Freedom is a complex thing; one freedom invariably affects another freedom. For example if you want the freedom of a longer life, you may have to limit the freedom of being able to eat whatever you want. This can also be seen in the history of South Africa: Liberties were enjoyed by a particular group as a result of freedom being restricted for another group. While I am sure the majority of us are glad that the injustices of the past have been and are being addressed, not all newfound freedoms are necessarily good.
As a Christian I have an absolute worldview, with a morality clearly laid out. This is the same morality that is written on the conscience of humanity. My goal in this post, however, is not to comment on whether the issues I raise are moral or not, but rather to make an observation on the complexity of freedom.
Black South Africans are aware of a certain erosion of their culture that is occurring as a result of westernisation. There is a desperate attempt by many to regain and hold true to their indigenous heritage and culture. This is where I come in as a white South African, since I have an interest in how my culture has been shaped and changed in history. So today I would like to consider the effect of the so called “gay agenda” on western culture, and from that perspective predict what may happen to African culture.
As we begin a look at this effect on western culture consider the following observation: “Man friendships during the 19th century were marked by an intense bond and filled with deeply held feeling and sentimentality. Man friendships in many instances had a similar intensity as romantic relationships between men and women. Essentially, it was a continuation of the heroic friendship of the ancient world, coupled with the emphasis on emotion common to the Romantic Age. A fervent bond did not necessarily imply a sexual relationship; the idea that these ardent friendships in some way compromised a man’s heterosexuality is largely a modern conception.” Note that the photos included in this post are of normal heterosexual relationships during a time when homosexuality was unheard of or seen as a mental illness.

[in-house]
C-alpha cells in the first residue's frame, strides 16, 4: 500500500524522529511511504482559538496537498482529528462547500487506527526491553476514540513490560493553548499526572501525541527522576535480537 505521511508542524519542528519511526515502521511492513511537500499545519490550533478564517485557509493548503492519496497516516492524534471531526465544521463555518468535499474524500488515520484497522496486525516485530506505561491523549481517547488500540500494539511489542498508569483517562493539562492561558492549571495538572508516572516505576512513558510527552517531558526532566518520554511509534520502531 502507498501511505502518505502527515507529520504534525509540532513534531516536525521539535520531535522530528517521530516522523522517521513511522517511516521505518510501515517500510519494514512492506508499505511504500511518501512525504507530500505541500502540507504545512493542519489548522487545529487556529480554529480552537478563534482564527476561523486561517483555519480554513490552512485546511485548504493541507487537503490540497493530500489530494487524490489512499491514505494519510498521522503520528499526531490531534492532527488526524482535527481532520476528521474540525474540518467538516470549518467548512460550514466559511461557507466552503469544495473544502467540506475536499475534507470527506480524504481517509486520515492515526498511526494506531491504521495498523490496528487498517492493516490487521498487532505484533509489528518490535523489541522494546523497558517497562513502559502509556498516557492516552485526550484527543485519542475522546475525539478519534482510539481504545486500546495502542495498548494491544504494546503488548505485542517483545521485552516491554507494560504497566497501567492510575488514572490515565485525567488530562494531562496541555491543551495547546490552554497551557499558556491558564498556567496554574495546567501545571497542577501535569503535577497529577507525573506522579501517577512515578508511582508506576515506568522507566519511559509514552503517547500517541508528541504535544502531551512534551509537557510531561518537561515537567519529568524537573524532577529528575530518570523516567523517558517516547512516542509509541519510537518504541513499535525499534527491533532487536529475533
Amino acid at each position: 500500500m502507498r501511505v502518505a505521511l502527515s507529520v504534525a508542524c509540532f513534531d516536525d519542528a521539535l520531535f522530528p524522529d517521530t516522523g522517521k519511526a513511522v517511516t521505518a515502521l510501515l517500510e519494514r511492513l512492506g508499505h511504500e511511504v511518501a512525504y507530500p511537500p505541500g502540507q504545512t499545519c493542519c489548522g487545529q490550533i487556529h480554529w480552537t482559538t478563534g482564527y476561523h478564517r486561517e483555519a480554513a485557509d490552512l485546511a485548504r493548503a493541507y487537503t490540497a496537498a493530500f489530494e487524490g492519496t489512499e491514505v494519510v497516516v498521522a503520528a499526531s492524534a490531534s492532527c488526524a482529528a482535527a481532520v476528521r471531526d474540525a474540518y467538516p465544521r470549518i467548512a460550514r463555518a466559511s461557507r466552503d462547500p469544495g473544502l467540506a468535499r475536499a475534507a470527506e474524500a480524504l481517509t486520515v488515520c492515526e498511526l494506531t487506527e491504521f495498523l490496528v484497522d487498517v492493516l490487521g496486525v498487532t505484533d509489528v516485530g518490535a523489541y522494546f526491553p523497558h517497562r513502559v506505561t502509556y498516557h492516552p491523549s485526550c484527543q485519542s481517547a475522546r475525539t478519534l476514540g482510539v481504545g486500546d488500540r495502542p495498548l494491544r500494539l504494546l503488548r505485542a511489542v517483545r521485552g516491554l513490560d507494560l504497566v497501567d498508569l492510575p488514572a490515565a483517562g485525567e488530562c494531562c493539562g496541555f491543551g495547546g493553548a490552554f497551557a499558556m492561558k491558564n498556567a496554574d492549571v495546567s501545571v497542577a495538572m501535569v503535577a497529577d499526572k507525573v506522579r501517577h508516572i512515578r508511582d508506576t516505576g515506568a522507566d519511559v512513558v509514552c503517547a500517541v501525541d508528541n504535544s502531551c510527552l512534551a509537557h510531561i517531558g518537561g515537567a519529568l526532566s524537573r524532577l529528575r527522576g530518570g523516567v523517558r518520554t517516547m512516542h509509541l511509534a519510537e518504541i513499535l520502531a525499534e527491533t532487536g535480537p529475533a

The observation continues: “Men were free to have affectionate man relationships with each other without fear of being called a ‘queer’ because the concept of homosexuality as we know it today didn’t exist then…. It wasn’t until the turn of the 19th century that psychologists started analyzing homosexuality. When that happened, men in America started to become much more self-conscious about their relationships with their buds and traded the close embraces for a stiff pat on the back.”
Due to the “normalising” of homosexuality, and the “freedom” that individuals of said sexual persuasion now enjoy, men in Western Society have had a limiting of their freedom. An adjustment has occurred in western culture, whereby men are not free to have strong affectionate male friendships, due to the risk of being labelled homosexual.